Creating Sling Baby
What comes out of the creative process is just as much a product as any widget created by industry. In Kevin’s case, it is a product built ‘on spec’ with the hope that it will be ‘purchased’ by Doritos and used during the biggest commercial advertisement event of the television year, the Super Bowl. If he wins the $1,000,000 the assumption is that his career will be significantly enhanced by the exposure. Doritos, by selecting Kevin as a finalist, has purchased his ad and empowered him through their marketing reach to promote his work in a way that would be impossible on his own.
This is where continuous improvement kicked into high gear. As a finalist three years running, Kevin has continuously improved his ways for reaching the public and giving people easy acces to support his entry. He created a website entitled Vote 4 Sling Baby that spells out the options for how the viewer can vote for the ad. There are choices that include Facebook, through a browser, through the Doritos website, Buzzfeed and even through an XBox.
Beyond the webpage, Kevin has encouraged his Facebook friends to change their personal photo to be an advertisement to go to the website. It all works together to ‘produce’ the desired result of votes for his work. What may look like typical Hollywood-style marketing is really a very carefully planned thing. Sling Baby even has a video game that was played 60,000 times in its first six hours. These creative ideas help drive publicity even further than social media alone. You can take your own ‘shot’ at launching a baby by going to their site here.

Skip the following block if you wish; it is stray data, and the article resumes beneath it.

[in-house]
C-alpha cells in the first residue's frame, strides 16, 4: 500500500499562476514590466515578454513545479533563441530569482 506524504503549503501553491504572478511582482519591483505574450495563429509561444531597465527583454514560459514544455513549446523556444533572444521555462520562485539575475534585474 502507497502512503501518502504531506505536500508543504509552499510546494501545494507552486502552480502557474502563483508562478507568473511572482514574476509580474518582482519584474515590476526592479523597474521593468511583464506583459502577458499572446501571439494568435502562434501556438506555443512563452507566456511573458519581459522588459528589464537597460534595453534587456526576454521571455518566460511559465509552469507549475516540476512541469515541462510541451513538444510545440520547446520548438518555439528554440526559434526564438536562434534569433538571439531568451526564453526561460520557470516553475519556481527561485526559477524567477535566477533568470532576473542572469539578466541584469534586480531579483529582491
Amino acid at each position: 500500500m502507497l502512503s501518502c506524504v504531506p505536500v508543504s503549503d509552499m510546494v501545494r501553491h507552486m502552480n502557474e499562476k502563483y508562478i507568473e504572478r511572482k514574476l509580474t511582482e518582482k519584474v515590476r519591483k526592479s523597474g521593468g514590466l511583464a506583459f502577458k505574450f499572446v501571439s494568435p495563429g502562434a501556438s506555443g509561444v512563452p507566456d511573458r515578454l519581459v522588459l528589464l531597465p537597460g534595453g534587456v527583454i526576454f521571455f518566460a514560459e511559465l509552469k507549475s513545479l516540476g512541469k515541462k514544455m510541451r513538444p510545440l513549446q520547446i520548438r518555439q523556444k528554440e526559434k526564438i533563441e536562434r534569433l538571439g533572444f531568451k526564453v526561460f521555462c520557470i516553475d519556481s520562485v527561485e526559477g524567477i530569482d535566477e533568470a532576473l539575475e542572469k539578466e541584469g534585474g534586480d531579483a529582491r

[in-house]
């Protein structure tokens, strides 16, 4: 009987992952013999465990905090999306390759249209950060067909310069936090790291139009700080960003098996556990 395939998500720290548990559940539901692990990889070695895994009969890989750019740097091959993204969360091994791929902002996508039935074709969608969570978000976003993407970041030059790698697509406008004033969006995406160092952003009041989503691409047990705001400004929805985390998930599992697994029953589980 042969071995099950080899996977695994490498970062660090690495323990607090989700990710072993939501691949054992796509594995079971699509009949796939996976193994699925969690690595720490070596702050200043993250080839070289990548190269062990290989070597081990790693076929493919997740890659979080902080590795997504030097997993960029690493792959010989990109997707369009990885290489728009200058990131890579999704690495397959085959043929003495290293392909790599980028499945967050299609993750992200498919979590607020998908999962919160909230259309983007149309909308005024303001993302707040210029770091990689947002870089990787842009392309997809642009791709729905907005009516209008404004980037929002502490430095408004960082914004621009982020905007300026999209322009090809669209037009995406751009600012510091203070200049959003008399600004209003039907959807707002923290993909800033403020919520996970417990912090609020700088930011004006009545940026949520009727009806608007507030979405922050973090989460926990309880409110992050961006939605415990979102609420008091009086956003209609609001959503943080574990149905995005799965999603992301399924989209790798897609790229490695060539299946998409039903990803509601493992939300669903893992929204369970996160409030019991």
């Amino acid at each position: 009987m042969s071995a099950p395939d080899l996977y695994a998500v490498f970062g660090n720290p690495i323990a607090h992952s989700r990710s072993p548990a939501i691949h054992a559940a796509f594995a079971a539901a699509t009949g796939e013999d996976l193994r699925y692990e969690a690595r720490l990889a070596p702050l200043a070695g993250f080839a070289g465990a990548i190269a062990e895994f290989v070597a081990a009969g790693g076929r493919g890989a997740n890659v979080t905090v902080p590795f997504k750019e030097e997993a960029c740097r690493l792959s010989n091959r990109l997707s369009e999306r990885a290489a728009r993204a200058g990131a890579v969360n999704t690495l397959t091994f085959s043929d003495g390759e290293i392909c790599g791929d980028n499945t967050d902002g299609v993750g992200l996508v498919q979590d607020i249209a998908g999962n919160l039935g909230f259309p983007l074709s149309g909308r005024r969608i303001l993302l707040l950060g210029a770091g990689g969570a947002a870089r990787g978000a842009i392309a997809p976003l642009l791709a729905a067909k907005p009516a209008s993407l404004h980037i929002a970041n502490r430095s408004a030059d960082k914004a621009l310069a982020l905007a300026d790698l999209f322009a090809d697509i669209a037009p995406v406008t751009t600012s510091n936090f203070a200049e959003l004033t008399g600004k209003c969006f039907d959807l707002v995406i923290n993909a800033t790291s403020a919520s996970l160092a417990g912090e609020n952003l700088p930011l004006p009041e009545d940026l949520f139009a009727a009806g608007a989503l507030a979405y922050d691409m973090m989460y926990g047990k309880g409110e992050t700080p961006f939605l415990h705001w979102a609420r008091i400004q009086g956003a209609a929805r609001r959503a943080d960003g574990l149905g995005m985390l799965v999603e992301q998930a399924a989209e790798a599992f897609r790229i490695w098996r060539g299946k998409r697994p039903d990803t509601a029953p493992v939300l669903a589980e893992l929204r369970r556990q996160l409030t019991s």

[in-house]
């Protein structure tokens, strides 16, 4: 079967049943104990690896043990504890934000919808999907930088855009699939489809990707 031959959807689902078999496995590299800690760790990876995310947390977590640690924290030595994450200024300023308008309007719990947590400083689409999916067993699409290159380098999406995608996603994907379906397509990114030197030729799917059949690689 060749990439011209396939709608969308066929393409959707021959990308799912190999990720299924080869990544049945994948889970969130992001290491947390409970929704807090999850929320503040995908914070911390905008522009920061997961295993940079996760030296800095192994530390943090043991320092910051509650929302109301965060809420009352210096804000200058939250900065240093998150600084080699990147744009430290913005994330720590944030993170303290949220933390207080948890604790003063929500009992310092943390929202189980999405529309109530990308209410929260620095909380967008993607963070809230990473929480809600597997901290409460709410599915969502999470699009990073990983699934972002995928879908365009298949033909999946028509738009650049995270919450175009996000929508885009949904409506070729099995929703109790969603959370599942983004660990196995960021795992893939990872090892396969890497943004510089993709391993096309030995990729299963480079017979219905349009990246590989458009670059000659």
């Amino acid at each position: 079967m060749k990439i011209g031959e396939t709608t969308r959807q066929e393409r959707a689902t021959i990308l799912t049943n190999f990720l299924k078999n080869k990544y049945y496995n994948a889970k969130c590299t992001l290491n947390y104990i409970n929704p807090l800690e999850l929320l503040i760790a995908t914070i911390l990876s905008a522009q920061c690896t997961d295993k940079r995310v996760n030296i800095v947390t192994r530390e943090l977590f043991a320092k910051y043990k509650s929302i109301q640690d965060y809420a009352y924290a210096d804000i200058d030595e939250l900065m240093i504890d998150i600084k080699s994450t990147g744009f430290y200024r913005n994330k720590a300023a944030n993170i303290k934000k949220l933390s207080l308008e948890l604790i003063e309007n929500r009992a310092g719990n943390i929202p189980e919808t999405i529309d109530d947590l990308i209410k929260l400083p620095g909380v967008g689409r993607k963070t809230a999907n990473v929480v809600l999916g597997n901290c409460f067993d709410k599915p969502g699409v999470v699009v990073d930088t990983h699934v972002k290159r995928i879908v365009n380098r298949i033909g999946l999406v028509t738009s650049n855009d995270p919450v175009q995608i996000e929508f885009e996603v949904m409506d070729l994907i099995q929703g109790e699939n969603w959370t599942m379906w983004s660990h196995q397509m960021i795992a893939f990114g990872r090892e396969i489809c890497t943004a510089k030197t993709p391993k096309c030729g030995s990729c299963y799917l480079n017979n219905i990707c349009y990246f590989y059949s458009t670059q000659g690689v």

When asked what this contest means for him, Kevin quickly replied, “For me as a struggling filmmaker who runs my video productions out of my garage doing primarily humanitarian documentaries, to win Crash the Super Bowl would change everything. Please help Sling Baby air during the Super Bowl by going to Vote4SlingBaby.com. Every time you vote you increase your chances to win $10K. You can even vote five times per day.” Kevin clearly knows how the process works and is on-message. If he wins, this will be why.
UPDATE 2/6/2012: Kevin is now one of two Doritos commercials competing for the top score on the USA Today Ad Meter. If he gets the highest ratings , he takes the $1M. But don’t worry, he’s rallying his friends, hitting social media and of course, has a process for that. If you want to help him, click here.
UPDATE 2/7/2012: Kevin won the $1M prize for coming in first on the US Today Ad Meter. Congratulations!
Update 2/8/2012: Sling Baby officially hits the big time as the most recalled commercial AND the basis for a political cartoon about Romney and Santorum fighting over delegates.
The argument has been made that capturing and describing process has a stifling effect on creativity. I trust this example of excellent creativity side-by-side with great process demonstrates how the two lean on each other for success.